Saturday, July 15, 2006


The false teaching that death is a sleep and not a journey

(This false teaching can be found in the following cults: - Seventh-day Adventists - Jehovah's witnesses - Christadelphian)

What does the bible say?

The Old Testament plainly says that death is a journey (Genesis. 25:8 - 35:18; Numbers. 27:13; 2 Samuel. 12:23; 1 Kings. 17:21-22).

The New Testament plainly says that death is a journey:
(1) Jesus said death is a journey (Luke. 16:19-23 - 23:42-43). That Luke 16:19-31 is not a parable is evident by the fact that Jesus named the names of Abraham and Lazarus. He never named names when He was giving parables. Further, even if it were a parable, it would still teach literal truth.
(2) Paul said death is a journey (2 Corinthians. 5;6-7; Philippians. 1:23; 2 Timothy. 4:6).
(3) Peter said death is a journey (2 Peter. 1:13-15).
(4) The fact that the dead saints return with Christ from heaven at the time of the rapture shows that dead saints go to Heaven at death (1 Thessalonians. 4:14).
(5) John's heavenly visions show that dead saints are conscience in heaven prior to the resurrection and during the Great Tribulation on earth (Revelation. 6:9-11).
(6) Moses' and Elijah's appearance on the Mount of Transfiguration proves that the dead have conscious existence between death and resurrection. Moses and Elijah, though dead, were allowed by God to appear in time on that mountain and to converse about events which were soon to take place in Jerusalem (Matthew. 17:1-3 - Luke. 9:30-31).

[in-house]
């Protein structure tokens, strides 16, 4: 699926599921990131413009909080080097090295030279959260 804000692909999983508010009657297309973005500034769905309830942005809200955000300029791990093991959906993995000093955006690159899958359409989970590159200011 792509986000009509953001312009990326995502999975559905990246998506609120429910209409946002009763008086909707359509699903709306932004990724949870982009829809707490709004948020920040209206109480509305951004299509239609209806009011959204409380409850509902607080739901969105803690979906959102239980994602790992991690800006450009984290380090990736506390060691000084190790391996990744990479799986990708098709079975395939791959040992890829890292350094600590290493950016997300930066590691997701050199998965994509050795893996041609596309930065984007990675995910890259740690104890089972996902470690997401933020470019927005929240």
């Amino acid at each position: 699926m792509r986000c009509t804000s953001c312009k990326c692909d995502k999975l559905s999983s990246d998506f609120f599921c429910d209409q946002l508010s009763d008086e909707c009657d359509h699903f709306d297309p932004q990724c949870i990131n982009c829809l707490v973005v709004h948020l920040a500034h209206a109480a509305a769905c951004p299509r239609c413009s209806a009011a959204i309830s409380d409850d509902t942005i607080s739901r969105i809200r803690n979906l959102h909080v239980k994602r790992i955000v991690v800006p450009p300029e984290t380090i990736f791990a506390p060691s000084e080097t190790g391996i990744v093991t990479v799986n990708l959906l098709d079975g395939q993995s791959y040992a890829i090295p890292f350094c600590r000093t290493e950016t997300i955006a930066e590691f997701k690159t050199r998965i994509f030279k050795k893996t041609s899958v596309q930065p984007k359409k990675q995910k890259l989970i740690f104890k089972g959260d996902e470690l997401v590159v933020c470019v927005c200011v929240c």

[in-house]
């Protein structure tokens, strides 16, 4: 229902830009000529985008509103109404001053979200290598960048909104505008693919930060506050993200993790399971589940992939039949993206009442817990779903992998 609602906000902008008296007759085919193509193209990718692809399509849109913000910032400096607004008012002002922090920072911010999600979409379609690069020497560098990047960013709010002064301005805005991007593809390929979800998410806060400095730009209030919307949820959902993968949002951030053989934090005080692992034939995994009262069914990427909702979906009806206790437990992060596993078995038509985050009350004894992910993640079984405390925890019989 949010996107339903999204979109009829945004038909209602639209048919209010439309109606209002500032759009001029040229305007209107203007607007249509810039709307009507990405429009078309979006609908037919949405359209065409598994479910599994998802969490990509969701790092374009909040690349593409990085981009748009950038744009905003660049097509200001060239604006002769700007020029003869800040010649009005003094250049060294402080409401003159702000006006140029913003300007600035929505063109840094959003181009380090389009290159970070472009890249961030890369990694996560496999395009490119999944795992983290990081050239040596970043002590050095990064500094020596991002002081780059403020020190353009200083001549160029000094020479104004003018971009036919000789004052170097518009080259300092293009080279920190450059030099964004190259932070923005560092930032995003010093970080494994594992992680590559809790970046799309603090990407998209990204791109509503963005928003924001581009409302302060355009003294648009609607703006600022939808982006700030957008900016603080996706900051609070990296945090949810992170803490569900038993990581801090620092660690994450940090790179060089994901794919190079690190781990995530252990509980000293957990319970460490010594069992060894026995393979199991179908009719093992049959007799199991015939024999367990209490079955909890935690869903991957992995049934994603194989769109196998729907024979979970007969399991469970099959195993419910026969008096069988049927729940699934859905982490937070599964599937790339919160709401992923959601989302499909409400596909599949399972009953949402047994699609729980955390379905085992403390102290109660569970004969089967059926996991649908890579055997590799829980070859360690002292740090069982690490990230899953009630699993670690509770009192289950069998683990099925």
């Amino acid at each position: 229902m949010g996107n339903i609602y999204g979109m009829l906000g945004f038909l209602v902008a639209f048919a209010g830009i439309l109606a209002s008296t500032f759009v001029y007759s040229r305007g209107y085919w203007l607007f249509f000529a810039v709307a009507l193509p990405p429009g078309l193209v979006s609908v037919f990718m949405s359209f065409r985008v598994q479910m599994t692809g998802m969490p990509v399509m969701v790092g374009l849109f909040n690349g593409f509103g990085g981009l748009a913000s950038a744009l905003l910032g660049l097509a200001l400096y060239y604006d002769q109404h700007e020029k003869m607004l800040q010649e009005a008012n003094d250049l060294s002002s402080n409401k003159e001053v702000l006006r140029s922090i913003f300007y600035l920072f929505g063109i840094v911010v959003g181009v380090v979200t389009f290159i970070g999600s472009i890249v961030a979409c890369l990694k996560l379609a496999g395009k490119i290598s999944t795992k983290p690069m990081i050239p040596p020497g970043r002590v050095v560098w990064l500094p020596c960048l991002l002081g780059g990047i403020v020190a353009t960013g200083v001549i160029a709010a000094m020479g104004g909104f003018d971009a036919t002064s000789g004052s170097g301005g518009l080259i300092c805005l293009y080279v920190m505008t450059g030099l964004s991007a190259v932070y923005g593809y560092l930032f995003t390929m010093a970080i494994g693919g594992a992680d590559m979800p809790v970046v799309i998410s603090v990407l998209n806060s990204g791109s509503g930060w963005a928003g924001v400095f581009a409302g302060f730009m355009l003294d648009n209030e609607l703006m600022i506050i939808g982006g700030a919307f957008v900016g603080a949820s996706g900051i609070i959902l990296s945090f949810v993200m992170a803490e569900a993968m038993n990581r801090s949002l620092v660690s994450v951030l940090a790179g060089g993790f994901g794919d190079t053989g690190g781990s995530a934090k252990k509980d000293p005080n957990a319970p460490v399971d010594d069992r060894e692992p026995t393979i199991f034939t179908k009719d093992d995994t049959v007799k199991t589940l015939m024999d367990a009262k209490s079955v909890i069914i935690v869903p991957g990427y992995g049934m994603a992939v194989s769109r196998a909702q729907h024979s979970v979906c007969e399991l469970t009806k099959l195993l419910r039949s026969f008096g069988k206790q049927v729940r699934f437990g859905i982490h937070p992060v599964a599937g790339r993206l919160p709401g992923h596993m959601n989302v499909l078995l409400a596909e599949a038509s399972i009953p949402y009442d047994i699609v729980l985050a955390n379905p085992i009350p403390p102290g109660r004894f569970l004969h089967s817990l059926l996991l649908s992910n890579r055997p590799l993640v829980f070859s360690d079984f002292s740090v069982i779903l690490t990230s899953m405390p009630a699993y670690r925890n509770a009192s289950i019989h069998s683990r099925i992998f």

The Bible sometimes speaks of death as a "sleep," but it is the body that sleeps not the spirit (James. 2:26).

Ecclesiastes sometimes speaks of death as nothingness (i.e., Ecc. 9:5), but this is because Ecclesiastes is written from the perspective of the man "under the sun" (Ecc. 1:3, 9, 14, etc), the perspective of man looking at life the way it appears apart from divine revelation. To the natural man who does not have the revelation of the Scriptures, death appears to be the end of things. But other portions of the Bible tell us that this is not the case. Even the book of Ecclesiastes itself, in its conclusion, says that death is a journey (Ecc. 12:7).

The Old Testament speaks of the "spirit" as the breath once or twice, but usually the "spirit" of man is that non-material part which is separate from the body and which lives on after death (1 Thessalonians. 5:23). False teachers make the mistake of refusing to allow the context to define Bible words and instead they put their own preferred definition on the word and force that definition into every context.

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